The sunrise at Tongariki is one of the many natural wonders the island provides on a daily basis. This majestic gift is best viewed between December 21st (summer solstice) and March 21st (autumn equinox) when the sun rises behind the back of the Ahu offerIng spectacular photographs.
After these dates, the sun rises behind the Poike volcano. It is still possible to capture epic images of the sunrise behind the moai statues as you can see in the pictures taken below during our stay: September 10-13.
There are many tours to the Tongariki sunrise, but I believe it is easier to take your rental vehicle up to the sunrise as you will be able to sleep in longer and travel at your own pace. We took the main paved road most of the way to avoid large potholes, since the drive is pitch black and there are loose horse roaming the roads. Make sure to give yourself extra time to drive slow.
Check in with the hotel or the place you are staying for sunrise times. They are incredibly helpful with this and can give you the best itinerary for your morning.
14. Ahu Tahai Sunset Complex-
The ceremonial complex of Tahai is one of the most interesting places on Rapa Nui as it combines archaeological remains of great historical importance with a landscape of great beauty. Located in front of the Pacific Ocean, the Tahai complex offers the most compelling sunset on the island.
The archaeological site of Tahai is one of the oldest on the island. The earliest remains found here date back to 700 AD.
Tahai was selected by the first settlers of the island for its easy access to the sea for fishing along with its supply of fresh water from underground springs.
The reason most people visit the Tahai complex is to see the three ahu located on the rock cliff above the sea. Looking at the grounds to the far left sits the ahu with five moai named Ahu Vai Uri. The next moai to the right of the five is Ahu Tahai. Finally the moai to the far right, Ahu Ko Te Riku, is the most compete moai on the island with its bright eyes and wearing a pukao.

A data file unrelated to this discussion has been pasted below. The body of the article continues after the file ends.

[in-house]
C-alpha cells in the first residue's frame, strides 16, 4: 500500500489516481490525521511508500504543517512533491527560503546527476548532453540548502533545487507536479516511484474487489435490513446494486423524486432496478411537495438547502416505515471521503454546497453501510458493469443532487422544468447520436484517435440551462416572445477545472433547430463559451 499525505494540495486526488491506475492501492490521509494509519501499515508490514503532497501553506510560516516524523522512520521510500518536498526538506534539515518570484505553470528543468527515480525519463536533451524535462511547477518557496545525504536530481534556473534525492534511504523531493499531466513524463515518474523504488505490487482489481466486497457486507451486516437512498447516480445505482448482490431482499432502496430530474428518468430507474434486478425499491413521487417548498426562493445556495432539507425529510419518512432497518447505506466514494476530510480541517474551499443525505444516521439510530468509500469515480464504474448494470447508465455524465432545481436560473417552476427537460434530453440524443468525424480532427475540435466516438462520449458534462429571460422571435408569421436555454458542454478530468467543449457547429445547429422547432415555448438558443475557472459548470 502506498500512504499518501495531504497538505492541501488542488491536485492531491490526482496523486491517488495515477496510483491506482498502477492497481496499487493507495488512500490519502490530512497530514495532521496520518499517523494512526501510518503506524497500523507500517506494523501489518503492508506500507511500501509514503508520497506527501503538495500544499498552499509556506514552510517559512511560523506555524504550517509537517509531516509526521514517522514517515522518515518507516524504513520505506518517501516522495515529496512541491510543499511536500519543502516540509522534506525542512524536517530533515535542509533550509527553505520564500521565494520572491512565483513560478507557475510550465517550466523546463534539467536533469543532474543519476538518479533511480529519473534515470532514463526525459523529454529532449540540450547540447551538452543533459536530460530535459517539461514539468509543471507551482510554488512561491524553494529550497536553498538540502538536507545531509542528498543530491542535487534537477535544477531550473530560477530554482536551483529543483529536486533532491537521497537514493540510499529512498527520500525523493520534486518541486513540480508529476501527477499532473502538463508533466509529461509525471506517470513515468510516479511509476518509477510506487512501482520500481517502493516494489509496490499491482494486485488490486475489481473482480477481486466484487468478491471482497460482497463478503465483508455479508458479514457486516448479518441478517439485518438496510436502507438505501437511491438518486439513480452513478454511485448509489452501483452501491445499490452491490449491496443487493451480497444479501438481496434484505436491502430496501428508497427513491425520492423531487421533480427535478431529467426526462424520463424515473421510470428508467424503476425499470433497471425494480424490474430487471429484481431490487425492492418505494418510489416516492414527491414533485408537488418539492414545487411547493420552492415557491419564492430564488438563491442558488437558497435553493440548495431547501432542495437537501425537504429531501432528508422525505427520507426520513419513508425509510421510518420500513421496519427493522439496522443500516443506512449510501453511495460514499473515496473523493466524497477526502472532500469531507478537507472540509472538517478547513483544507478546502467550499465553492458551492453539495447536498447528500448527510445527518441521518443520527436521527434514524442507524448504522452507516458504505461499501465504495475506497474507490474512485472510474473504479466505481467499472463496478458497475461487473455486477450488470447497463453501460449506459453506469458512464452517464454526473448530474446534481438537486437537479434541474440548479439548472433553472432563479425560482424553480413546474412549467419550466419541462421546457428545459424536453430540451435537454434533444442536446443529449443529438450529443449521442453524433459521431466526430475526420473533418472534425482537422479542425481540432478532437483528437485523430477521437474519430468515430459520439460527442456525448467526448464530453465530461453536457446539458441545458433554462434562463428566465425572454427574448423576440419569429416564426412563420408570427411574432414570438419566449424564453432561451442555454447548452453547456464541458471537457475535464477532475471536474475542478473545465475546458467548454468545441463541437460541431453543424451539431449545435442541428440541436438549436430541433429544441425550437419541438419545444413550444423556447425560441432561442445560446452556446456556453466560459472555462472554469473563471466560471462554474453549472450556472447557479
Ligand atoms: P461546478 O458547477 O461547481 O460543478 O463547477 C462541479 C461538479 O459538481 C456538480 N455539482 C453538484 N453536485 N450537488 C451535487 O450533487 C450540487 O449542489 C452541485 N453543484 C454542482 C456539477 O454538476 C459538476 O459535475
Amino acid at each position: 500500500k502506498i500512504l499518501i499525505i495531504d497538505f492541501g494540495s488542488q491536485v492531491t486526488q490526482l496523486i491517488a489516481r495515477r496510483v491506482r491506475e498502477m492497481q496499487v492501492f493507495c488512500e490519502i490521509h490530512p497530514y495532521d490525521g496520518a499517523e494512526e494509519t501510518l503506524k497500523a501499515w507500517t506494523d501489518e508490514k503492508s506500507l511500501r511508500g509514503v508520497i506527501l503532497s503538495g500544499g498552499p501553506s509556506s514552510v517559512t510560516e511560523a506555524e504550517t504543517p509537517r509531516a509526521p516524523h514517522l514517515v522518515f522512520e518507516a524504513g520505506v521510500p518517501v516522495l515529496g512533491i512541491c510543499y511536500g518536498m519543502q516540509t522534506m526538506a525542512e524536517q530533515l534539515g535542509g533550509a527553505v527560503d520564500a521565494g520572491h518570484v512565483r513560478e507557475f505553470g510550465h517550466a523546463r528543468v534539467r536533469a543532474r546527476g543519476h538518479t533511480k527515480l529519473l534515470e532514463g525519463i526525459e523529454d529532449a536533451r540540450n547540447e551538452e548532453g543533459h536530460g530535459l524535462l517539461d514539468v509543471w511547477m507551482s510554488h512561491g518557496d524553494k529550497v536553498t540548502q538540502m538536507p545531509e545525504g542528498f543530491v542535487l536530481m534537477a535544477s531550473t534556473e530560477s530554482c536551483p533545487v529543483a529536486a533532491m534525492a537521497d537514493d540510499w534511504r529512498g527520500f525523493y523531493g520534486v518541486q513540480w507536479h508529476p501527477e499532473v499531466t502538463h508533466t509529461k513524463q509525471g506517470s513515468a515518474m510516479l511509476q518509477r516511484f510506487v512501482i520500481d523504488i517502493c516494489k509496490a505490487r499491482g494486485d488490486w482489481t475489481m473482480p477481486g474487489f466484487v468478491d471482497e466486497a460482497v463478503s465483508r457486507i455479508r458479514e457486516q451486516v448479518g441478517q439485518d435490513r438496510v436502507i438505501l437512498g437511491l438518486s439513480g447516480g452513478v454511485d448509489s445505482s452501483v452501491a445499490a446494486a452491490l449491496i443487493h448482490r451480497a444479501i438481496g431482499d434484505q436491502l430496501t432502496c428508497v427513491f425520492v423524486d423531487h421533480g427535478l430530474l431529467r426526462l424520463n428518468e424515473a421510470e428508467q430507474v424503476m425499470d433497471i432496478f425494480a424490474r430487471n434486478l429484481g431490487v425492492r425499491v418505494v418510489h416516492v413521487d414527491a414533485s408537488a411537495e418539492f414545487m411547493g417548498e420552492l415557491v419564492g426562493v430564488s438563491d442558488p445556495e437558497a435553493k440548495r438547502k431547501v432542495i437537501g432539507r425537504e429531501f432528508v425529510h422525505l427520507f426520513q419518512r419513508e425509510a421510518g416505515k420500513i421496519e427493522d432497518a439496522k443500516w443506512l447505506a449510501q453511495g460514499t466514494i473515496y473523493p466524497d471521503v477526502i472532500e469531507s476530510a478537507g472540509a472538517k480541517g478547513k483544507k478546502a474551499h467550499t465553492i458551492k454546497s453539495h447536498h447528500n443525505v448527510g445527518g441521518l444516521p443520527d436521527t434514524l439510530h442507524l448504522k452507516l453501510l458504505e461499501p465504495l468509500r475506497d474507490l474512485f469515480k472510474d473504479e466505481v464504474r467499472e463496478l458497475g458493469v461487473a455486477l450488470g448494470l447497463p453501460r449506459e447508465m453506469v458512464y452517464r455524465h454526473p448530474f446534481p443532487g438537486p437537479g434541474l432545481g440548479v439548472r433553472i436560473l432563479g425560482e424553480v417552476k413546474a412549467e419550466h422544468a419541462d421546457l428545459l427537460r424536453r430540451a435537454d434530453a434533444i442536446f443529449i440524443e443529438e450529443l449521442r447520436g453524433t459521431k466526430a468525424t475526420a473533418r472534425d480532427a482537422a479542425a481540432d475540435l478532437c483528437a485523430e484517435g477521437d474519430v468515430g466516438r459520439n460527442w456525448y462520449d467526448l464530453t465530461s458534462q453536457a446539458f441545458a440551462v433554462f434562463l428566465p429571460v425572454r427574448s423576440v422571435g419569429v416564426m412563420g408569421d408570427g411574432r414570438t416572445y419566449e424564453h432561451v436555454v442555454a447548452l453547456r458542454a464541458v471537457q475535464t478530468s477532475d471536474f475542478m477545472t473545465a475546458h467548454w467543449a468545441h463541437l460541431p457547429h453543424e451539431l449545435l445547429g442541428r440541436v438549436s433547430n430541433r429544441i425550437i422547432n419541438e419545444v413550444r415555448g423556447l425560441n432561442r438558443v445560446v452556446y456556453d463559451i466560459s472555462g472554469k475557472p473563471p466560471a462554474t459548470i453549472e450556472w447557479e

It is recommend that you visit the Ahu Tahai at least twice. Since the complex can be visited as many times as you would like I recommend early morning when the sun illuminates the front of the statues providing excellent contrast and details for photographs. The second time to visit is obviously during sunset when the moai are backlit creating the most breathtaking silhouettes of the statues. Other than the sunset behind the Pyramids of Giza, this was by far one of the most magnificent sunsets I have ever experienced.
1. Ahu Vai Uri-
The Ahu Vai Uri is the platform with the largest number of erected statues. Its construction dates from 1200 AD. and its five restored moai are a sample of the different styles of how they were carved.
2. Ahu Tahai-
A single solitary moai about 4.5 meters high. The very eroded figure has a thick torso and a wide neck. It sits on the oldest platform of the complex built around 700 AD.
Despite the wear and tear of time the moai still reflects the pride of the once perfected statue. During sunset you can still feel the power of its mana.
3. Ahu Ko Te Riku-
Ahu Ko Te Riku is the last moai in the complex located further north. The single restored moai stands 5.1 meters high and contains all of the elements of a complete moai including a pukao and eyes.
The last moai you will see on Rapa Nui is the one standing in the courtyard of the departure lounge at Mataveri Airport. It was created by local sculptor Manuel Tuki and donated to the airport in 1975. Apparently, it has become the most sought after photographic image by travelers from all over the world before leaving Mataveri Airport.